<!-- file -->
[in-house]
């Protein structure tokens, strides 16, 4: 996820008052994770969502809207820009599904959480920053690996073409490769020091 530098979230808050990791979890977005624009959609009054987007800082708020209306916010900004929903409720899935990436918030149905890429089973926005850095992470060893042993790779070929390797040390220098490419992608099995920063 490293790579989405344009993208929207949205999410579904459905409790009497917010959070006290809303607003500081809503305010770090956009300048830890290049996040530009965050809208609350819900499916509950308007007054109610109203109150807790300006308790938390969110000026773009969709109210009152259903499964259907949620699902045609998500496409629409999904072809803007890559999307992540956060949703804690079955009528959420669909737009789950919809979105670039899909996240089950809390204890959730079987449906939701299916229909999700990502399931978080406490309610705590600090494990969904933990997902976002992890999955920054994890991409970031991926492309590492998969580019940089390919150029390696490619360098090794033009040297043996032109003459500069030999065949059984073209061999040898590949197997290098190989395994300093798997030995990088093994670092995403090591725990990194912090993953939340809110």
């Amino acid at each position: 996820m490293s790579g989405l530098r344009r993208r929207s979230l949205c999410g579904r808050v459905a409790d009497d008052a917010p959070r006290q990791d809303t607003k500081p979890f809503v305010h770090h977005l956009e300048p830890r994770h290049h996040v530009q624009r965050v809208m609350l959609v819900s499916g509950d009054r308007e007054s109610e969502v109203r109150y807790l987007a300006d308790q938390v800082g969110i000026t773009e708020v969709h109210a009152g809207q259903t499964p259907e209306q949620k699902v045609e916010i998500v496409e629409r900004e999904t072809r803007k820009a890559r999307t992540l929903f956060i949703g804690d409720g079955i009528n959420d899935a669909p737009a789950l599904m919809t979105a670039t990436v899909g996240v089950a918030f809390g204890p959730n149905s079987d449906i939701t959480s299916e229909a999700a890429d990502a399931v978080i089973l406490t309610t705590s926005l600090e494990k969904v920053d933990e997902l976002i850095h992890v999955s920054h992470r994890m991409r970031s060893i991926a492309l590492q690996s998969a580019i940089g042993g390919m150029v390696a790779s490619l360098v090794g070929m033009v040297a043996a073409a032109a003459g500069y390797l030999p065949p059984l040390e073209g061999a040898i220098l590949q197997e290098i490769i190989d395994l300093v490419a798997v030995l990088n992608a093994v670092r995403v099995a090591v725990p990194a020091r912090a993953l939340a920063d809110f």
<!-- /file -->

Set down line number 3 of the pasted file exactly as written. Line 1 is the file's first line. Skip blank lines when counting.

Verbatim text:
């Amino acid at each position: 996820m490293s790579g989405l530098r344009r993208r929207s979230l949205c999410g579904r808050v459905a409790d009497d008052a917010p959070r006290q990791d809303t607003k500081p979890f809503v305010h770090h977005l956009e300048p830890r994770h290049h996040v530009q624009r965050v809208m609350l959609v819900s499916g509950d009054r308007e007054s109610e969502v109203r109150y807790l987007a300006d308790q938390v800082g969110i000026t773009e708020v969709h109210a009152g809207q259903t499964p259907e209306q949620k699902v045609e916010i998500v496409e629409r900004e999904t072809r803007k820009a890559r999307t992540l929903f956060i949703g804690d409720g079955i009528n959420d899935a669909p737009a789950l599904m919809t979105a670039t990436v899909g996240v089950a918030f809390g204890p959730n149905s079987d449906i939701t959480s299916e229909a999700a890429d990502a399931v978080i089973l406490t309610t705590s926005l600090e494990k969904v920053d933990e997902l976002i850095h992890v999955s920054h992470r994890m991409r970031s060893i991926a492309l590492q690996s998969a580019i940089g042993g390919m150029v390696a790779s490619l360098v090794g070929m033009v040297a043996a073409a032109a003459g500069y390797l030999p065949p059984l040390e073209g061999a040898i220098l590949q197997e290098i490769i190989d395994l300093v490419a798997v030995l990088n992608a093994v670092r995403v099995a090591v725990p990194a020091r912090a993953l939340a920063d809110f």